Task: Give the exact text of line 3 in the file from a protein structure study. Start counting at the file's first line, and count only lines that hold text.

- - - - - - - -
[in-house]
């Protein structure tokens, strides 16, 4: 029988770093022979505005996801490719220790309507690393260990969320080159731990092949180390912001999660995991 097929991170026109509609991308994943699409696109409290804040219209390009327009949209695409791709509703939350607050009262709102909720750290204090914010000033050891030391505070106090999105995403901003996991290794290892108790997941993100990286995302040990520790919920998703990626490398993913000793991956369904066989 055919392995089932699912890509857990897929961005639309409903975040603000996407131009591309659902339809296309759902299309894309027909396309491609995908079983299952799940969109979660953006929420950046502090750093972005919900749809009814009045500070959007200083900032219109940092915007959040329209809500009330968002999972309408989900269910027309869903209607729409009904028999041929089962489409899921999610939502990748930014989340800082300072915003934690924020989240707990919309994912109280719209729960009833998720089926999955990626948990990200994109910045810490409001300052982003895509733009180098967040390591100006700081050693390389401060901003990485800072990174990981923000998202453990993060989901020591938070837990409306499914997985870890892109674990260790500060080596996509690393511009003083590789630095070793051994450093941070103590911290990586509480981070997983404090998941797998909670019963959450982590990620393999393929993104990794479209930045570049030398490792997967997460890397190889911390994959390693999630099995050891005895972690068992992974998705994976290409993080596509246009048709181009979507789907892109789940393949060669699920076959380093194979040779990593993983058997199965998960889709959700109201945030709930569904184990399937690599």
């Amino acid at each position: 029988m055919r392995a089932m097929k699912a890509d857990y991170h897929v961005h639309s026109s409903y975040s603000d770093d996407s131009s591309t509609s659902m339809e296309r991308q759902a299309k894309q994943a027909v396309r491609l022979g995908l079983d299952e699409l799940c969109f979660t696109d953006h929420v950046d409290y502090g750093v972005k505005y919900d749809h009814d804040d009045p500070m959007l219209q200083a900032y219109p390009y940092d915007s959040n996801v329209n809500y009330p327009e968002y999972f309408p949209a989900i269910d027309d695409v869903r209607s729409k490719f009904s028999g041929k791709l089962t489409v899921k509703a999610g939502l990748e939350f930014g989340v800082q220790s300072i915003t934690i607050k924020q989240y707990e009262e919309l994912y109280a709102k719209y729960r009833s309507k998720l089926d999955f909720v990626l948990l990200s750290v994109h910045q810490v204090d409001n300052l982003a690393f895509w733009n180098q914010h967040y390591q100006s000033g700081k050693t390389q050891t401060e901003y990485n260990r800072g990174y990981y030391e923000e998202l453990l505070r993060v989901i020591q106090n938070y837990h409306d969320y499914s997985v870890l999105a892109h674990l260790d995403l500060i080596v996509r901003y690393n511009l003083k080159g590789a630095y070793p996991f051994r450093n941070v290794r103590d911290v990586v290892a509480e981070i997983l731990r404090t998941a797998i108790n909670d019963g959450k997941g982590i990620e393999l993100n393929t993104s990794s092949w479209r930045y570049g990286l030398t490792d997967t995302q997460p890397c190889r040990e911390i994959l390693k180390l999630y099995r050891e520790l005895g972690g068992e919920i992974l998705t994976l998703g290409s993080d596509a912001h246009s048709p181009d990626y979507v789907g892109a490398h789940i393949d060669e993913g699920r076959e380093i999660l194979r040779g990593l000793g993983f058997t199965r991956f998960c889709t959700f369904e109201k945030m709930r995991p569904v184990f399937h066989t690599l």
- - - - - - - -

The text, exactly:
């Amino acid at each position: 029988m055919r392995a089932m097929k699912a890509d857990y991170h897929v961005h639309s026109s409903y975040s603000d770093d996407s131009s591309t509609s659902m339809e296309r991308q759902a299309k894309q994943a027909v396309r491609l022979g995908l079983d299952e699409l799940c969109f979660t696109d953006h929420v950046d409290y502090g750093v972005k505005y919900d749809h009814d804040d009045p500070m959007l219209q200083a900032y219109p390009y940092d915007s959040n996801v329209n809500y009330p327009e968002y999972f309408p949209a989900i269910d027309d695409v869903r209607s729409k490719f009904s028999g041929k791709l089962t489409v899921k509703a999610g939502l990748e939350f930014g989340v800082q220790s300072i915003t934690i607050k924020q989240y707990e009262e919309l994912y109280a709102k719209y729960r009833s309507k998720l089926d999955f909720v990626l948990l990200s750290v994109h910045q810490v204090d409001n300052l982003a690393f895509w733009n180098q914010h967040y390591q100006s000033g700081k050693t390389q050891t401060e901003y990485n260990r800072g990174y990981y030391e923000e998202l453990l505070r993060v989901i020591q106090n938070y837990h409306d969320y499914s997985v870890l999105a892109h674990l260790d995403l500060i080596v996509r901003y690393n511009l003083k080159g590789a630095y070793p996991f051994r450093n941070v290794r103590d911290v990586v290892a509480e981070i997983l731990r404090t998941a797998i108790n909670d019963g959450k997941g982590i990620e393999l993100n393929t993104s990794s092949w479209r930045y570049g990286l030398t490792d997967t995302q997460p890397c190889r040990e911390i994959l390693k180390l999630y099995r050891e520790l005895g972690g068992e919920i992974l998705t994976l998703g290409s993080d596509a912001h246009s048709p181009d990626y979507v789907g892109a490398h789940i393949d060669e993913g699920r076959e380093i999660l194979r040779g990593l000793g993983f058997t199965r991956f998960c889709t959700f369904e109201k945030m709930r995991p569904v184990f399937h066989t690599l």